When the Cubs traded for Justin Wilson* (and Alex Avila) a year ago, I was pretty thrilled with the move. Not only did the Cubs land an excellent offensive back-up catcher and veteran presence behind the plate (one who would ultimately become a starter for a small portion of the season), they also got a closer with a 2.68 ERA and 55 strikeouts in 40.1 IP to help push them down the stretch and into the postseason.
But even better than that, Wilson, like Jose Quintana, was the sort of mid-season addition that could help out not only last August/September/October, but also throughout this entire season. In fact, I’m not entirely convinced the Cubs didn’t think they were getting their closer for 2018, too.
Of course, the transition was anything but smooth (5.09 ERA) for Wilson, as he began walking every batter in sight. Things were so bad that he was even left off the NLCS roster altogether and threw just 0.2 innings in the NLDS.
And sadly, those command (and confidence) issues followed him into 2018. Through his first 17.1 innings pitched, Wilson walked 16 batters (20.5% walk rate), which took all the excitement out of his solid 3.68 ERA. Sure, he was striking out batters nearly 27% of the time and allowing just a .194 AVG against, but the walks were out of control. And it all culminated on May 19 in Cincinnati, where Wilson walked three batters, gave up a hit, and left without retiring a single batter.
Since then, however, things have been ENTIRELY different. In the 11.1 innings that have followed, Wilson cut his walk rate down to 14.0%, which is still high but FAR more manageable than something over 20%. He also improved his strikeout rate up to 44.2%. You don’t love seeing a walk rate that high, but if you’re going to have one, that’s the sort of strikeout rate that can make it manageable.
On top of that, Wilson has gotten a 50% ground ball rate since that blow-up in Cincinnati, while allowing identical 22.2% soft and hard-hit rates (both of which are absolutely excellent). Oh, and for the more results-oriented fans among us, I guess it’s worth pointing out that Wilson has not allowed a single earned run during that stretch and has a 1.32 FIP behind that 0.00 ERA.
With Carl Edwards Jr. on the shelf, Wilson’s sudden emergence (or, rather, re-emergence into the guy he once was/always could be), was extremely well-timed.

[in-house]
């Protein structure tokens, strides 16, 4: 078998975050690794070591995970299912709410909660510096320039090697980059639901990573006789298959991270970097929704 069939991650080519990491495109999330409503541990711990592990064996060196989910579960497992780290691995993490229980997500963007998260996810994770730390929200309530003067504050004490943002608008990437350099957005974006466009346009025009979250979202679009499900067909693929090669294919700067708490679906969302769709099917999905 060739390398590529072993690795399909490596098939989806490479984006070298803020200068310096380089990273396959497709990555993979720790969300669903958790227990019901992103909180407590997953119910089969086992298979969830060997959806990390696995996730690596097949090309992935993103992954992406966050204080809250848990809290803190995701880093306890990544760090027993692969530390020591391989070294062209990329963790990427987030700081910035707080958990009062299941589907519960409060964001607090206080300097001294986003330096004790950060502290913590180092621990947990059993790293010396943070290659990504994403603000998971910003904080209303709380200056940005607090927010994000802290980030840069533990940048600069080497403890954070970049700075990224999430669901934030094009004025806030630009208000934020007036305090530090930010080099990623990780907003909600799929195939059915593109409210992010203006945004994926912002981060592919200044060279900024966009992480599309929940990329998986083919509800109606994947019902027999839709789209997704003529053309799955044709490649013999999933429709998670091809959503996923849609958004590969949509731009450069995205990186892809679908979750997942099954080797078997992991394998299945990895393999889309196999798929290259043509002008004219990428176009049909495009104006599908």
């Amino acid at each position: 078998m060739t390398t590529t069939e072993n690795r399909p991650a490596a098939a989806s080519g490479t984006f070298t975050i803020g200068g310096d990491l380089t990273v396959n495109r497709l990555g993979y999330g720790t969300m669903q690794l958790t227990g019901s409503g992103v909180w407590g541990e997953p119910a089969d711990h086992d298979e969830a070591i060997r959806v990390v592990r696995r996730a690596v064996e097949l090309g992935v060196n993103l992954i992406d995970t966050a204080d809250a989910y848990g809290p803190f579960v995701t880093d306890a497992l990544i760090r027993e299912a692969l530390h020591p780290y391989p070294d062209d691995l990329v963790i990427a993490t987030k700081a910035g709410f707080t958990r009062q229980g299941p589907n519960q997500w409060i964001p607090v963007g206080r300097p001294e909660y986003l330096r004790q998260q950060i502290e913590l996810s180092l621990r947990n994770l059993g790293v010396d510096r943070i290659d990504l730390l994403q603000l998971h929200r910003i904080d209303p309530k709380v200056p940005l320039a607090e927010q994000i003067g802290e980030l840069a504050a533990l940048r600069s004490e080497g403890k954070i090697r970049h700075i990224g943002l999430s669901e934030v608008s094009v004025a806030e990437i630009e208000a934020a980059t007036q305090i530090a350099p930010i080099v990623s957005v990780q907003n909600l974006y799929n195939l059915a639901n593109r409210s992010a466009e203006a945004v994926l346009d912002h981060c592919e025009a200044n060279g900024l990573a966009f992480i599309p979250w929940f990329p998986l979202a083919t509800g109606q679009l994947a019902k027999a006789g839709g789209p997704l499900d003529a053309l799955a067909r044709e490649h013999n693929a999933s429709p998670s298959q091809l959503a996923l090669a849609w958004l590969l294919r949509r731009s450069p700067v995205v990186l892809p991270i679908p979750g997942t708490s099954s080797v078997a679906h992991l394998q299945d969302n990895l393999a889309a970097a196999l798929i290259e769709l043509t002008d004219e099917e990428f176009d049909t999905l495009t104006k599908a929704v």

But he’s not the only reliever who deserves some credit. As Wilson filled in for Edwards, a revolving door between Triple-A Iowa and the back of the Cubs bullpen has back-filled for him. And each of Randy Rosario, Luke Farrell, Cory Mazzoni, Justin Hancock, Rob Zastryzny, and, now, Anthony Bass deserves a major tip of the cap.
Anthony Bass (2.0 IP): 3H, 0ER, 0BB, 1K
Rob Zastryzny (2.0 IP): 1H, 0ER, 1BB, 2K
Cory Mazzoni (7.2 IP): 5H, 1ER, 5BB, 5K
Justin Hancock (10.1 IP): 4H, 2ER, 7BB, 10K
Randy Rosario (12.2 IP): 5H, 1ER, 6BB, 9K
Luke Farrell (15.1 IP): 15H, 6ER, 4BB, 24K
Although it might not seem like much, given that most of these guys tend to pitch in lower leverage moments (although not exclusively), they’ve had a very real, very tangible impact. Sometimes, that means keeping the Cubs in games close enough to come back, but most of the time it’s simply providing quality innings of relief that don’t completely blow ballgames so the heavy hitters in the bullpen – like Wilson, now – can come in when it matters and do their thing.
Even Cubs President Theo Epstein has been pretty effusive in his praise: “Pro scouting is more than just like a big free agent sign or a big trade,” Epstein said. “It’s also a lot of depth moves and in that regard, it’s been a really, really nice year for our pro scouting department and our organizational depth.” Epstein continued, and got a little more specific: “Not only are there a number of guys throwing well in the Iowa ‘pen, but they’ve come up here and given us 50 or so innings of really good baseball collectively. Stepping into big games and high leverage spots and performing well.”
When you consider that the back end of the bullpen is usually the positional group most expected to disappoint you, this group has been quite the revelation. And the effect they’ve had on the rest of the Cubs bullpen, and, thus, overall record shouldn’t be understated.
So here’s a tip of our cap, back-end guys. And to you too, Justin Wilson. Your hot streak came justin time (I really had to ruin this nice post with that, didn’t I?).
*I had to check every single “Wilson” in this post, because I’ve become so accustom to spelling it with the extra “L” a la “Willson Contreras.” I think I got them al.